Adventures in Missing the Point – Income Inequality

As world leaders converge on Davos, a small town in the Swiss Alps, for their annual economic summit the news headlines are once again screaming about things like Income Inequality and Environmental Damage.

To be honest I’m not sure what the purpose of the debate is.  We throw around a lot of statistics, CNN pointed out yesterday for instance that the top 85 richest people on earth control a net worth greater the 50% of the world population.  Math doesn’t lie and nobody is really disputing the numbers put to put into some kind of perspective, it means we can fit the people representing the same amount of wealth as nearly 4 billion of their peers on a an average city bus.

But what’s the point of all these numbers?  What are we really debating here?

People will look at it and say, “that’s terrible”, and “we need to force the rich to share”.  But how do we do that without some form of unequal taxation?  To be blunt, how do we do that without becoming communists?

The right, especially the so called “Christian” Right, tend the scream the loudest whenever any government tries to step in and redistribute wealth through taxation.  Now I’m no communist, and I am certainly not pro “big government” but to me when the Christian Right starts to whine about high taxation and cry communism over being asked to share their wealth with the less fortunate it sounds more than a little bit hypocritical to me.

I listen to podcasts on a daily basis from one of America’s leading radio personalities.  I won’t name the program or the personality here but he is well known for coaching millions of people on how to get out of debt so that they can “live and give, like no one else”.  I applaud his mission and have applied much of his teaching to my own.  But the host of the program also happens to be an Evangelical Christian, like me, and yesterday he dedicated an entire hour to the subject of income inequality.  Not once during that entire time did he mentioning anything about what the Bible says about sharing wealth.

Consider a few passages of scripture on the subject;

Religion that God our Father accepts as pure and faultless is this: to look after orphans and widows in their distress and to keep oneself from being polluted by the world. [James 1:27]

“Is not this the kind of fasting I have chosen:
to loose the chains of injustice
and untie the cords of the yoke,
to set the oppressed free
and break every yoke?
Is it not to share your food with the hungry
and to provide the poor wanderer with shelter—
when you see the naked, to clothe them,
and not to turn away from your own flesh and blood?
Then your light will break forth like the dawn,
and your healing will quickly appear;
then your righteousness will go before you,
and the glory of the Lord will be your rear guard.
Then you will call, and the Lord will answer;
you will cry for help, and he will say: Here am I.

“If you do away with the yoke of oppression,
with the pointing finger and malicious talk,
10 and if you spend yourselves in behalf of the hungry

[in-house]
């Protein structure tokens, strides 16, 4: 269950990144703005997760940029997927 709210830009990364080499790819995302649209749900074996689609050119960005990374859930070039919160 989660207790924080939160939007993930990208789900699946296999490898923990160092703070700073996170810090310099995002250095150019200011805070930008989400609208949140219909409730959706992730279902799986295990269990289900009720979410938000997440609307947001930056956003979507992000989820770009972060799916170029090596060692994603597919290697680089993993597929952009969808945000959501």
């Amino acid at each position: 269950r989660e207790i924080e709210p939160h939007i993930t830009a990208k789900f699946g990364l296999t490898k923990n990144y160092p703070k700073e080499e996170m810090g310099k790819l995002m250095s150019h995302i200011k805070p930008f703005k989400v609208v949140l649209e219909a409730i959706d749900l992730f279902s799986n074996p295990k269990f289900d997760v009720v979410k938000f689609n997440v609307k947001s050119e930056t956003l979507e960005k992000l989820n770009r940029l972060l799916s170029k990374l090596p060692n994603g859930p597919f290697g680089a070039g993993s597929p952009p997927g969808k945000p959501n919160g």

and satisfy the needs of the oppressed,
then your light will rise in the darkness,
and your night will become like the noonday. [Isaiah 58:6-10]

They devoted themselves to the apostles’ teaching and to fellowship, to the breaking of bread and to prayer. 43 Everyone was filled with awe at the many wonders and signs performed by the apostles. 44 All the believers were together and had everything in common. 45 They sold property and possessions to give to anyone who had need. [Act 2:42-45]

You see the point that is missed in this debate on all sides, especially from the point of view of the Christian Right, is that income redistribution is VERY Biblical.  The debate should not be about whether or not we do it the debate should be about how we do it while maintaining everyone’s dignity and respecting people’s human rights.

Dietrich Bonheoffer, another Evangelical Christian, who was murdered by the Nazi’s for his beliefs put it this way.

The hungry man needs bread and the homeless man needs a roof; the disposed need justice and the lonely need fellowship; the undisciplined need order and the slave needs freedom.  To allow the hungry man to remain hungry would be blasphemy against God and one’s neighbour, for what is nearest to God is precisely the need of one’s neighbour. – Dietrich Bonheoffer; Ethics

I do not believe that income inequality is a problem that can be solved by government intervention alone.  It runs deeper than that.  It is a heart issue which began in the Garden of Eden and has extended throughout history to the entire world through the sins of pride, greed and gluttony.  We all carry the potential for these sins in our hearts, both the wealthy and the poor are guilty of them.  I can’t pretend to know anyone’s heart in these matters and I know that many wealthy people give a lot of money to worthy causes.  We need to be careful where we allocate our funds so that they are not wasted and I agree that allowing our money to be taken through taxation is a grossly inefficient way of doing this.

I could go on but to those who will listen I think I’ve already made my point.  But here it is in a nutshell; there is nothing wrong with the world that can’t be fixed, or at least seriously curtailed of the Christians of the world took their Bibles seriously!

To those whose heart is already hardened in this matter I leave you with the worlds of John the apostle and pray that you will find a way to help someone in need today.

If anyone has material possessions and sees a brother or sister in need but has no pity on them, how can the love of God be in that person? Dear children, let us not love with words or speech but with actions and in truth.  [1 John 3:17-18]

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